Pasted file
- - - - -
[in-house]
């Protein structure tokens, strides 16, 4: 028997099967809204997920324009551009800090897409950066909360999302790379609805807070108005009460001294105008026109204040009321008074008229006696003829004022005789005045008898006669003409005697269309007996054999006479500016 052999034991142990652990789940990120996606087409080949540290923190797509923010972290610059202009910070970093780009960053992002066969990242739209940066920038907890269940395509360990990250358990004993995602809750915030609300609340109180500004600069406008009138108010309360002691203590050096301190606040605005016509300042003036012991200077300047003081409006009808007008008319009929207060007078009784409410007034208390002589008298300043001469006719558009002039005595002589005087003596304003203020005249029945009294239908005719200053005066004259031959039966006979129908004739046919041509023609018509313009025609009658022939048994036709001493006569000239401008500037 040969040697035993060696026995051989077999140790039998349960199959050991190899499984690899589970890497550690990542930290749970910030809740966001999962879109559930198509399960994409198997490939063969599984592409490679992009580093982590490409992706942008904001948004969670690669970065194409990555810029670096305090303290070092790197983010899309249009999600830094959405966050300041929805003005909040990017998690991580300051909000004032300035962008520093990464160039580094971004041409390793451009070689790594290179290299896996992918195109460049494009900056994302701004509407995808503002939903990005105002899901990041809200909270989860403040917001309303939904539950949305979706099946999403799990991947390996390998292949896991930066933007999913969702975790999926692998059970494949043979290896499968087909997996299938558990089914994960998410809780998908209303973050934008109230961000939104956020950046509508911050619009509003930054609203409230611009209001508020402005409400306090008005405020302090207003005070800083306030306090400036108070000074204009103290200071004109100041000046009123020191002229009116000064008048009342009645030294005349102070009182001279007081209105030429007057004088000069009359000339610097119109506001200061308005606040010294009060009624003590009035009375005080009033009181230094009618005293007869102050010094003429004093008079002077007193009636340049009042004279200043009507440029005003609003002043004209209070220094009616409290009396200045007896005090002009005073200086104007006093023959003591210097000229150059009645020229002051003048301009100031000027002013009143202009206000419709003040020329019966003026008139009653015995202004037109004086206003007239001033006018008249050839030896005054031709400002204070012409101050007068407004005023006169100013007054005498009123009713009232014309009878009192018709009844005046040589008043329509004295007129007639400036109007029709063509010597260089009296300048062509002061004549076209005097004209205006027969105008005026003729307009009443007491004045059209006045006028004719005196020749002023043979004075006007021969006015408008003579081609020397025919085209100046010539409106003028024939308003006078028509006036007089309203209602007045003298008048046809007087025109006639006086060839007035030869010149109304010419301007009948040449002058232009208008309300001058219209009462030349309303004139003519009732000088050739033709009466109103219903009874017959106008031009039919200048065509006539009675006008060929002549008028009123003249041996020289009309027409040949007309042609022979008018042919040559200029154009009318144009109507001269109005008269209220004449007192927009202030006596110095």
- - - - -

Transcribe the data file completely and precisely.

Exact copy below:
[in-house]
């Protein structure tokens, strides 16, 4: 028997099967809204997920324009551009800090897409950066909360999302790379609805807070108005009460001294105008026109204040009321008074008229006696003829004022005789005045008898006669003409005697269309007996054999006479500016 052999034991142990652990789940990120996606087409080949540290923190797509923010972290610059202009910070970093780009960053992002066969990242739209940066920038907890269940395509360990990250358990004993995602809750915030609300609340109180500004600069406008009138108010309360002691203590050096301190606040605005016509300042003036012991200077300047003081409006009808007008008319009929207060007078009784409410007034208390002589008298300043001469006719558009002039005595002589005087003596304003203020005249029945009294239908005719200053005066004259031959039966006979129908004739046919041509023609018509313009025609009658022939048994036709001493006569000239401008500037 040969040697035993060696026995051989077999140790039998349960199959050991190899499984690899589970890497550690990542930290749970910030809740966001999962879109559930198509399960994409198997490939063969599984592409490679992009580093982590490409992706942008904001948004969670690669970065194409990555810029670096305090303290070092790197983010899309249009999600830094959405966050300041929805003005909040990017998690991580300051909000004032300035962008520093990464160039580094971004041409390793451009070689790594290179290299896996992918195109460049494009900056994302701004509407995808503002939903990005105002899901990041809200909270989860403040917001309303939904539950949305979706099946999403799990991947390996390998292949896991930066933007999913969702975790999926692998059970494949043979290896499968087909997996299938558990089914994960998410809780998908209303973050934008109230961000939104956020950046509508911050619009509003930054609203409230611009209001508020402005409400306090008005405020302090207003005070800083306030306090400036108070000074204009103290200071004109100041000046009123020191002229009116000064008048009342009645030294005349102070009182001279007081209105030429007057004088000069009359000339610097119109506001200061308005606040010294009060009624003590009035009375005080009033009181230094009618005293007869102050010094003429004093008079002077007193009636340049009042004279200043009507440029005003609003002043004209209070220094009616409290009396200045007896005090002009005073200086104007006093023959003591210097000229150059009645020229002051003048301009100031000027002013009143202009206000419709003040020329019966003026008139009653015995202004037109004086206003007239001033006018008249050839030896005054031709400002204070012409101050007068407004005023006169100013007054005498009123009713009232014309009878009192018709009844005046040589008043329509004295007129007639400036109007029709063509010597260089009296300048062509002061004549076209005097004209205006027969105008005026003729307009009443007491004045059209006045006028004719005196020749002023043979004075006007021969006015408008003579081609020397025919085209100046010539409106003028024939308003006078028509006036007089309203209602007045003298008048046809007087025109006639006086060839007035030869010149109304010419301007009948040449002058232009208008309300001058219209009462030349309303004139003519009732000088050739033709009466109103219903009874017959106008031009039919200048065509006539009675006008060929002549008028009123003249041996020289009309027409040949007309042609022979008018042919040559200029154009009318144009109507001269109005008269209220004449007192927009202030006596110095």